Thursday, September 25, 2008
Obama on Drugs
Will he do anything about the Drug War?
One issue largely missing in action during the presidential campaign has been the Drug War, and all the policy implications for addiction treatment that go with it. Our thanks go out to OnTheIssues blog for compiling the admittedly skimpy record of public statements about drug policy by both candidates. In this post, we examine the on-the-record views of Democratic candidate Barack Obama.
The official Obama plan, as outlined in his campaign booklet, Blueprint for Change, calls for greater use of drug courts, job training for ex-offenders, and the elimination of sentencing disparities like the crack/powdered cocaine inequities. He does not favor lowering the current drinking age from 21 to 18, despite a collective push to do so by dozens of university presidents.
In an AP report posted at Drug WarRant, Obama said, “I’m not interested in legalizing drugs.” His focus, he said, was on emphasizing the public health approach to drugs over the prison approach. “All we do is give them a master’s degree in criminology.”
In a speech at Howard University, he told the crowd that “it’s time to take a hard look at the wisdom of locking up some first-time, non-violent drug users for decades.... We will review these sentences to see where we can be smarter on crime and reduce the blind and counterproductive warehousing of non-violent offenders.... So let’s reform this system. Let’s do what’s smart. Let’s do what’s just.”
In reference to the HIV/AIDS crisis, Obama has said that “we have to look at drastic measures, potentially like needle exchange in order to insure that drug users are not transmitting the disease to each other. And we’ve got to expand on treatment.”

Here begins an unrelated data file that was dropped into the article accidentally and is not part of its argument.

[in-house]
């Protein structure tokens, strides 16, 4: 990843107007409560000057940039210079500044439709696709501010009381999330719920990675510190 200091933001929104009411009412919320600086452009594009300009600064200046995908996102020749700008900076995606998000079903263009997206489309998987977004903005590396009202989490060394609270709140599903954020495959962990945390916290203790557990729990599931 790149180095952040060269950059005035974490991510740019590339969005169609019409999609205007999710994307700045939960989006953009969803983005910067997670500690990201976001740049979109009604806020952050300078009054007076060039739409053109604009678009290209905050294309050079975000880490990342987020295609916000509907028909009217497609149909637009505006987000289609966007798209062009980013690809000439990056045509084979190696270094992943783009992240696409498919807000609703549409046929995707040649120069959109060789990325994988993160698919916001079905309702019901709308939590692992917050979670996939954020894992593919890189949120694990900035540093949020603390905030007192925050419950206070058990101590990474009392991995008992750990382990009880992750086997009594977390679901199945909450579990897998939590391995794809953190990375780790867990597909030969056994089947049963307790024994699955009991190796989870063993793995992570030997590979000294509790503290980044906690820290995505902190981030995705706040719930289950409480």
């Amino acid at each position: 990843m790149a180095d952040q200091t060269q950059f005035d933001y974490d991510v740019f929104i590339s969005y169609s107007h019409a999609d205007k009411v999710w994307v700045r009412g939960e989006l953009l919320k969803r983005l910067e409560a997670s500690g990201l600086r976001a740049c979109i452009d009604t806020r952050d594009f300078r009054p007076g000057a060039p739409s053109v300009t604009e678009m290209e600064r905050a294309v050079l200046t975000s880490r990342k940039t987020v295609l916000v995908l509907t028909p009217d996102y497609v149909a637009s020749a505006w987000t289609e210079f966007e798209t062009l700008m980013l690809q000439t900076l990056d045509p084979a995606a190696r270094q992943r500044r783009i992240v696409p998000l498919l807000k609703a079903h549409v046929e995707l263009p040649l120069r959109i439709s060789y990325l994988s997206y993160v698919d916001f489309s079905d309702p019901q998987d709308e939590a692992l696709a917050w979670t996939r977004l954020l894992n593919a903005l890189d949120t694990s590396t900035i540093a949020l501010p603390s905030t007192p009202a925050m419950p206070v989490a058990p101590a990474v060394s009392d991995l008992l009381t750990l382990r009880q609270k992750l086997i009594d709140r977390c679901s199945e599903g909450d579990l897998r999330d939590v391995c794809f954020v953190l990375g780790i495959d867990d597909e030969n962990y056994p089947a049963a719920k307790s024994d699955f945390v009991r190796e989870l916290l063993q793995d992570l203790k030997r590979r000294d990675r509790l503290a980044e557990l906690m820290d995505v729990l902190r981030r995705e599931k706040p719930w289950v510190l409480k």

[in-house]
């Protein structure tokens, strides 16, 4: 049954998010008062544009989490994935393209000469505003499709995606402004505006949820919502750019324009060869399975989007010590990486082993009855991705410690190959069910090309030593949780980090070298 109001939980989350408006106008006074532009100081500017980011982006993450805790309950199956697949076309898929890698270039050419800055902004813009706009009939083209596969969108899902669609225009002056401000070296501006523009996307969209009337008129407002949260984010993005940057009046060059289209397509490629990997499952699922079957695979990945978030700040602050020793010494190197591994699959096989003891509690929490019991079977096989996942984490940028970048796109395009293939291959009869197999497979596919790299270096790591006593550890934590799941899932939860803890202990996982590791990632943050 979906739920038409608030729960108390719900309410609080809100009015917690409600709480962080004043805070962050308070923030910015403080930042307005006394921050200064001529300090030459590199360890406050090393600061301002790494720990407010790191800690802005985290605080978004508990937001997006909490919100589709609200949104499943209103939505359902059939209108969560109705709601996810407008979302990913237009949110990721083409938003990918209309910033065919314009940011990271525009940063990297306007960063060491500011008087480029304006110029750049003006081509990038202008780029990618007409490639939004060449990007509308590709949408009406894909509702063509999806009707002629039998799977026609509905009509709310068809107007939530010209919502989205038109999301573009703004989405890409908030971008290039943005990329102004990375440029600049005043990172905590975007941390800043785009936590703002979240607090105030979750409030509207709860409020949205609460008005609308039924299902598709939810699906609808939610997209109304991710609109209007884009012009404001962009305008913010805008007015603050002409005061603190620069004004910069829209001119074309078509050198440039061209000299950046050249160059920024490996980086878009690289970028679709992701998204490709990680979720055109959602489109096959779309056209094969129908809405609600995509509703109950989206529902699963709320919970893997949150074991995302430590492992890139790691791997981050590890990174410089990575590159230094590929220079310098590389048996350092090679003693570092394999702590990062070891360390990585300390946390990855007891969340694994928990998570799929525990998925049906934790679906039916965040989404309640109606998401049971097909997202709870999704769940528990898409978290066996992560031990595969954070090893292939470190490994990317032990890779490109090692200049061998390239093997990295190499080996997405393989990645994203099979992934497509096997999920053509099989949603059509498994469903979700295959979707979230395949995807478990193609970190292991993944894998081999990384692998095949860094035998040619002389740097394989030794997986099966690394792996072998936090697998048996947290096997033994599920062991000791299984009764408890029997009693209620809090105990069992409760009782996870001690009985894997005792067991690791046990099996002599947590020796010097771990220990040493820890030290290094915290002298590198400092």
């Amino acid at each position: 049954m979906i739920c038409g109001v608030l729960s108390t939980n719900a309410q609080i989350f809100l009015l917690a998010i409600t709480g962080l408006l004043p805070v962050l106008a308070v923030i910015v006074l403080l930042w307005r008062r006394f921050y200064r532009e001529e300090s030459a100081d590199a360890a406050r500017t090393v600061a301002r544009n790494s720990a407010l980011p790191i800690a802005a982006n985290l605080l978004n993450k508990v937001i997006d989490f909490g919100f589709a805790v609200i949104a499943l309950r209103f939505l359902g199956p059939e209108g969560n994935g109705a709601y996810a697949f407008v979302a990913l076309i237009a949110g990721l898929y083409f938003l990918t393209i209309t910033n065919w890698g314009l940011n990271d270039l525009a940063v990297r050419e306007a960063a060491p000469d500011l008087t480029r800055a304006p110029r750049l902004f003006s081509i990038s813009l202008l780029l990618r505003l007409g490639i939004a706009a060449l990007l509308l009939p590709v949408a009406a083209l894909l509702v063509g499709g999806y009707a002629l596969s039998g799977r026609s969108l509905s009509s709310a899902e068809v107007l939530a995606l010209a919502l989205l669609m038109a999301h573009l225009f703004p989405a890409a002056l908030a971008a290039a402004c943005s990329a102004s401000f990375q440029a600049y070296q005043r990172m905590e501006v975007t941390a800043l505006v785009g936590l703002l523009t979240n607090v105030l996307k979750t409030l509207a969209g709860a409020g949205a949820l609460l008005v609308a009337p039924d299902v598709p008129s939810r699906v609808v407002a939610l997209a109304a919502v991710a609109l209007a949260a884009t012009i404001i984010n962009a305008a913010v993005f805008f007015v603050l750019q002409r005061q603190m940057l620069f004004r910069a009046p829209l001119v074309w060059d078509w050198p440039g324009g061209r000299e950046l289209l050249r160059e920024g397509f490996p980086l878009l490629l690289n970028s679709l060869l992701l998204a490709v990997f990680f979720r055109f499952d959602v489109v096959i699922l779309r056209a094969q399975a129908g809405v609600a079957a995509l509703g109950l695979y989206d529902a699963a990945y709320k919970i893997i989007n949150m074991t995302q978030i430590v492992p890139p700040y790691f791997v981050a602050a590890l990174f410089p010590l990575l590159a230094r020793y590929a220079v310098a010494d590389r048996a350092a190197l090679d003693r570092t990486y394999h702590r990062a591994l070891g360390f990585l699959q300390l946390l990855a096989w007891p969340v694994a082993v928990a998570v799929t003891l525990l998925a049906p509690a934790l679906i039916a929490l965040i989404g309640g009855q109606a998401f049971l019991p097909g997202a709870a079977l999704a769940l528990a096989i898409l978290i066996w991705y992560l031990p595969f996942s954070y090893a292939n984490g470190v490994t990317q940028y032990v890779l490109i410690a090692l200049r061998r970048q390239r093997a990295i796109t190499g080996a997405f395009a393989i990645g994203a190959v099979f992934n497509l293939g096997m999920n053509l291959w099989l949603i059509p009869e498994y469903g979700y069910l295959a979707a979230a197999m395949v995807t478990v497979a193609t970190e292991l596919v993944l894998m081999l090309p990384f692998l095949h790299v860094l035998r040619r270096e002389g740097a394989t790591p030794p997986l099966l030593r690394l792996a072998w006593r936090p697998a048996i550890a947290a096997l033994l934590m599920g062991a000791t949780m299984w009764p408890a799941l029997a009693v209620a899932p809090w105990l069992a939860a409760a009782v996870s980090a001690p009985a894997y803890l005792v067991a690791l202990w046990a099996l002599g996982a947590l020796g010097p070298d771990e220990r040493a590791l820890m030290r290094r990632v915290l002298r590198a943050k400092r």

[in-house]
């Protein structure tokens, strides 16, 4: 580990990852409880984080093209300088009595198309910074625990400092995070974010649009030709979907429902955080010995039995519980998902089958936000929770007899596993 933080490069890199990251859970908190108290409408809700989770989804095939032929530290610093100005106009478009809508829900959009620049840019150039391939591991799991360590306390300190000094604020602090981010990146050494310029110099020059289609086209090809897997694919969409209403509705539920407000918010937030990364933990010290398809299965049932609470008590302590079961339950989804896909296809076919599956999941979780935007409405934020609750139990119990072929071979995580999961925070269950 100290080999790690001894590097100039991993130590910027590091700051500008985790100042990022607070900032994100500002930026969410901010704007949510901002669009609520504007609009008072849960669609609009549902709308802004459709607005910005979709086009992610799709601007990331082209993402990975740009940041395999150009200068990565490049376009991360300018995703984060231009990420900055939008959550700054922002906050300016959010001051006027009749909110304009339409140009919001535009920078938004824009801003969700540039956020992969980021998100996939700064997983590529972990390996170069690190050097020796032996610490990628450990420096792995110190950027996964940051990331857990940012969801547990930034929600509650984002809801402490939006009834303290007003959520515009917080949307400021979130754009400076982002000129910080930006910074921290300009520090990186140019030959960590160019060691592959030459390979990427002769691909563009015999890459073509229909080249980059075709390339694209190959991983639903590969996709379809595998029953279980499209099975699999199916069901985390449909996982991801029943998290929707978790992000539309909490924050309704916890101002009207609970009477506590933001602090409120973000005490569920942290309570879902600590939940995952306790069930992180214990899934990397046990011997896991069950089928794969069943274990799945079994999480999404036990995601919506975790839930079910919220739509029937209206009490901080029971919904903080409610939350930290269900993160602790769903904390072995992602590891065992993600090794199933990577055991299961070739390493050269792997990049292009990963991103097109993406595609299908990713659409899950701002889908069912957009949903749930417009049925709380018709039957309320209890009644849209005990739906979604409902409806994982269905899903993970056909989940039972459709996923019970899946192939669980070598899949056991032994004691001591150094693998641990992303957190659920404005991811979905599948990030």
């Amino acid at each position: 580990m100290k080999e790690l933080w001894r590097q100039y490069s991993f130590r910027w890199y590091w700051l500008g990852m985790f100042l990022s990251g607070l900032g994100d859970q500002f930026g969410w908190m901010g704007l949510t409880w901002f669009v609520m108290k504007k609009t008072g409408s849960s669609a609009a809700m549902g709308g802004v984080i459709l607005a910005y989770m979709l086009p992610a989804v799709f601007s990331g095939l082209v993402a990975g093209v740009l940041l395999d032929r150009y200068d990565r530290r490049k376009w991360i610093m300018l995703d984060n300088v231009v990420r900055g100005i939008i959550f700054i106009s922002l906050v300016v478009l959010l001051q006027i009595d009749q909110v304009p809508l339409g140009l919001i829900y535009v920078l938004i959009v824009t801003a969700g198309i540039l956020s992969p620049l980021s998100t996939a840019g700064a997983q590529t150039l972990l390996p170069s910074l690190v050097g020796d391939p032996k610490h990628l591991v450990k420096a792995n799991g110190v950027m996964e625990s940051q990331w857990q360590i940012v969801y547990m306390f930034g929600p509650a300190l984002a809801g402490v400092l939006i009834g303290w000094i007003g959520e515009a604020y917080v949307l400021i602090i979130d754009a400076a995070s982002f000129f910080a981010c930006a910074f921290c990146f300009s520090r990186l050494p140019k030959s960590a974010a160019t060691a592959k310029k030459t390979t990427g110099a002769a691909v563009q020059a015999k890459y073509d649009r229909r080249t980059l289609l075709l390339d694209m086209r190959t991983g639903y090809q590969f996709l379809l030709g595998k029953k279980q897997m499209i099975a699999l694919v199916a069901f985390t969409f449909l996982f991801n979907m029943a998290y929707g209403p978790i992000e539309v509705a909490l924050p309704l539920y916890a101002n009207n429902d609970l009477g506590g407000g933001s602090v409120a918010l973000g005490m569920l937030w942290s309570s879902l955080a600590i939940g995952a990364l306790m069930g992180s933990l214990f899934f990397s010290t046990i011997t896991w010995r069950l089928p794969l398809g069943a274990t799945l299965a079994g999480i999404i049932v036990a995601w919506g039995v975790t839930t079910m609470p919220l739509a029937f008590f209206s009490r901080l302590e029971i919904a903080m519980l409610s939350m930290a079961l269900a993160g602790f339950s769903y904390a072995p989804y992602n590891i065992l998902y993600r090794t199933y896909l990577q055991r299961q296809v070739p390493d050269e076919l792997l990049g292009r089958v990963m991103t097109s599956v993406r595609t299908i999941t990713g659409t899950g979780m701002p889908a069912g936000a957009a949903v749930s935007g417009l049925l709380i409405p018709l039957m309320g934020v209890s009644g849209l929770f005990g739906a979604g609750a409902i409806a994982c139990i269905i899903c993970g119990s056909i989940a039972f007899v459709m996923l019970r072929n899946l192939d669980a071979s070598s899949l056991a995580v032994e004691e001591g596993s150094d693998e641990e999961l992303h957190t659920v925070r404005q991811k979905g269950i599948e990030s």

Obama himself--a former cigarette smoker--is no complete stranger to drugs, having admitted to high school and college drug use in his book, Dreams from My Father. On page 87, he writes that he used to get high as a way to “push questions of who I was out of my mind, something that could flatten out the landscape of my heart, blur the edges of my memory.... Everybody was welcome into the club of disaffection. And if the high didn’t solve whatever it was that was getting you down, it could at least help you laugh at the world’s ongoing folly and see through all the hypocrisy and bullshit and cheap moralism.”
On a Tonight Show appearance with Jay Leno, when reference was made to President Bill Clinton’s famous claim that he “didn’t inhale,” Obama responded, “That was the point.”
As Kurt Schmoke, the former mayor of Baltimore, wrote: “The relative silence by presidential candidates about the War on Drugs has been disappointing but not surprising. The next president will be in office when we commemorate the one hundredth anniversary of the Harrison Narcotics Act, which many consider to the beginning of the war on drugs. Hopefully, the new president will listen to the voices of reform....”
It appears that Senator Obama is at least partially receptive to the goal of changing national drug policy “to make the war on drugs a public health battle rather than a criminal justice war,” as Schmoke wrote.